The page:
Situation: You want to get a better understanding of why setting the chart’s time zone to ‘Exchange’ is important when using the TradingView built-in variables for date and time. Let’s look at a couple of examples for that.

In this article:

Example 1: Colour the first price bar of the calendar day

The example below checks if the current price bar is the first of the day and, when it is, colours that bar’s background. When the bar isn’t the first of the day, we use the na variable to make the background transparent.

With that we can expect that only the first bar each day has a coloured background. Even though the example is just a few lines, we use the same logic in more complex scripts (like trading the opening gap or tracking the daily high and low).

The code for colouring the background of the day’s first bar is:

study(title="Recipe - First bar of day", overlay=true)

// When the current bar's day of month differs from
// that of the previous bar, the current bar is the
// first of the day
firstBar = (dayofmonth != dayofmonth[1])

// Determine the background colour
colourOfBg = firstBar ? teal : na

// Perform the background colouring
bgcolor(color=colourOfBg, transp=90)

When we add this example to a Crude Oil CFD chart set to ‘Exchange’ time zone, the chart looks like:

Exchange time: colouring the first bar of the day

Here the script behaves like it should: the highlighted bars coincide with the date stamp on the horizontal time axis. That is, the bars that mark the 7th, 8th, 9th, and 10th day of the month all have their background colour set to teal.

Now when we change the chart’s time zone setting to UTC+1, the chart looks like this:

Colouring the day's first bar in TradingView with a wrong time zone setting

If we only consider price action, then the same price bars are still highlighted as the first bar of the day. This happens because the dayofmonth variable works with the date in the exchange’s time zone (TradingView, n.d.), and that didn’t change when we adjusted the chart’s time zone setting.

What did change was how much the time axis shifted. Now the highlighted bars don’t correspond to the first bar of the day if we look at the chart’s time axis. Instead, the day’s first bar now happens several hours after the day started. If we didn’t knew better, we’d say the script is broken. And if the script should trade based on the first bar of the day, we’d be in for a surprise with trades happening at the ‘wrong’ times.

Example 2: Highlight price bars in a specific trading session

In the second example we programmatically determine if a price bar falls in a specific trading session. When it does, we colour the chart’s background. This way the indicator colours the background of all prices happening between 9:30 and 16:00. The code for this is:

study(title="Recipe - Highlight a trading session", overlay=true)

// Whenever the `time()` function returns a value different than
// `na`, the current bar falls in the session. Our `inSession`
// variable is `true` then.
inSession = not na(time(period, "0930-1600")[1])

// Set the colour to orange when the bar falls inside the
// session and `na` (meaning, no colour) when it doesn't
colourOfBg = inSession ? orange : na

// Colour the chart's background
bgcolor(color=colourOfBg, transp=85)

When this example indicator is added to a AUD/CAD 30-minute chart that has its time zone set to ‘Exchange’, it looks like:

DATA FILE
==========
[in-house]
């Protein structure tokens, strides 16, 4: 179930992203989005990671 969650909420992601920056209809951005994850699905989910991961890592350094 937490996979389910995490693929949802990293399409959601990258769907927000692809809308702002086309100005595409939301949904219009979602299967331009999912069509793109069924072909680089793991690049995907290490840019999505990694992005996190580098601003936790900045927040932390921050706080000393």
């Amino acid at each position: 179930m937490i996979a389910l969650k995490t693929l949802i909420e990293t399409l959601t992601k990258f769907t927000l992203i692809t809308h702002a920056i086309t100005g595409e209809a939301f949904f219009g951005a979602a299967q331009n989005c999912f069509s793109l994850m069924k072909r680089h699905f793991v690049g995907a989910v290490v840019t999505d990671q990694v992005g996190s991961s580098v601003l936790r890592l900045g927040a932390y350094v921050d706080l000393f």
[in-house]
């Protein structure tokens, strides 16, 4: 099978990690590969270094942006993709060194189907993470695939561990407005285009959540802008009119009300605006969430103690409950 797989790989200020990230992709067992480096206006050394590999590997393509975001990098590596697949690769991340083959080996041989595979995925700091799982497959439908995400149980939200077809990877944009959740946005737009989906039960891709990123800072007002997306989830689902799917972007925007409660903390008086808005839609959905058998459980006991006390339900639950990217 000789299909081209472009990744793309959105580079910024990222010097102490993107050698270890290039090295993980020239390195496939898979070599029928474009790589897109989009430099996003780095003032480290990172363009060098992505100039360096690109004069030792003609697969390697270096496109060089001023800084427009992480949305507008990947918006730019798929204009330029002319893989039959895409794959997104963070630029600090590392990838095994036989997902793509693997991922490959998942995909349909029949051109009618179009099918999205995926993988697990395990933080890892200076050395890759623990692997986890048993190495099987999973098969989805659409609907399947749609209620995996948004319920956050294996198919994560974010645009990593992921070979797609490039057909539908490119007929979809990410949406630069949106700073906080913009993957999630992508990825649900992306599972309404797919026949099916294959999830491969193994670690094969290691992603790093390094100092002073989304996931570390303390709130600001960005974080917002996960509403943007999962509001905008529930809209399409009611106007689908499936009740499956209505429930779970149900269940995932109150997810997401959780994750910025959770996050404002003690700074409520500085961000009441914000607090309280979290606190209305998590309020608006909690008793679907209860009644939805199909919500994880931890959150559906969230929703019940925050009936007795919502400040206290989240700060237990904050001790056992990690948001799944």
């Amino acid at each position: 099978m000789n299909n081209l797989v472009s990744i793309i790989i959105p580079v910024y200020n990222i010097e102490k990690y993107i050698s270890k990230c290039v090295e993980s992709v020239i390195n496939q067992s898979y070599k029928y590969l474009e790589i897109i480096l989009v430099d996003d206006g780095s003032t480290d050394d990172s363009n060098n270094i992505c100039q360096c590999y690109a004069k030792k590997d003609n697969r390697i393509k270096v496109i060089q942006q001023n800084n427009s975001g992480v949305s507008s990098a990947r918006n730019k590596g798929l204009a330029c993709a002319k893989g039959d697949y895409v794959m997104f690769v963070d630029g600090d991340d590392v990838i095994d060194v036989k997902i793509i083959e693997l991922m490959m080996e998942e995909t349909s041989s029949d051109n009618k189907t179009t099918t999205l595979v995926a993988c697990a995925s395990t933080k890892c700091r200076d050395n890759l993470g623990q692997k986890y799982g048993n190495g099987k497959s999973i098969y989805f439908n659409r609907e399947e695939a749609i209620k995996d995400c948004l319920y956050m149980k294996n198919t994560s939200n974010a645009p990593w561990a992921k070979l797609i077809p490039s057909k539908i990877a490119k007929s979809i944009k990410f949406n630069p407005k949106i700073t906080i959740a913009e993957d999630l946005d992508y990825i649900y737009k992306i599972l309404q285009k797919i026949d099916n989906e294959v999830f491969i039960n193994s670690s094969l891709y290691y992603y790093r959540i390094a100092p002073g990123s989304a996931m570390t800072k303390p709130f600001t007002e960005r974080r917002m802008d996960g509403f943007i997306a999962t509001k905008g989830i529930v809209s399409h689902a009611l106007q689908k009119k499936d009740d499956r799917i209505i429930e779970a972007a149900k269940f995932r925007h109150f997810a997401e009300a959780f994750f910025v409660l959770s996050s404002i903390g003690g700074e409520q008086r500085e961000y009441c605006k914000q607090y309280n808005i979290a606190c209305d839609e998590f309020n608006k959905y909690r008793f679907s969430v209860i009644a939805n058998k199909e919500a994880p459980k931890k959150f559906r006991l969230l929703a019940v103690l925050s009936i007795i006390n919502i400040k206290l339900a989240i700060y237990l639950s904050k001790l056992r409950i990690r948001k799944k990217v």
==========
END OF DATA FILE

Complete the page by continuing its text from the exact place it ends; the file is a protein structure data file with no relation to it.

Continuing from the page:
Colouring the TradingView background between 9:30 and 16:00 hour

Here we see that the script starts colouring the background orange after the 9:30 bar up until (and including) the 16:00 bar. This way the indicator correctly identifies all price action happening in that time range.

Now if we adjust the chart’s time zone from UTC-5 (the exchange time for AUD/CAD) to UTC+3, the chart changes to:

Colouring the TradingView background with a different time zone setting

Again, if we only look at price action then the same bars are highlighted. This happens because the time() function works based on the instrument’s exchange time zone (Pine Script Language Tutorial, n.d.), and the time zone in which the instrument quotes didn’t change when we made the visual chart adjustment.

But looking at the bar time stamps, the horizontal time axis now shows that the bars between 18:00 till 00:00 have an orange background. If we didn’t take into consideration which TradingView functions and variables work with ‘Exchange’ time, it would seem we have a programming error in our script or that there’s a TradingView bug somewhere. But in fact, the script works as intended.

Tip: When we use a time zone different from ‘Exchange’, our indicator or strategy still works correctly – even though it doesn’t seem like that when looking at the bar times. To prevent confusion and a lot of time spend looking for programming errors, consider always using the ‘Exchange’ time zone setting on all of your charts.
Note: We can also take advantage of the fact that TradingView scripts calculate with the instrument’s time zone instead of the chart’s time zone setting. For instance, say we colour the chart’s background of a certain time range (like in the previous example). If we then change the chart’s time zone setting, we can easily see how the exchange time corresponds to that other time zone.

See TradingView variables and functions that use ‘Exchange’ time for a list of the code elements that use the instrument’s time zone.

Learn more:


Pine Script Language Tutorial (n.d.). Retrieved on December 3, 2016, from

TradingView (n.d.). Script Language Reference Manual. Retrieved on May 8, 2017, from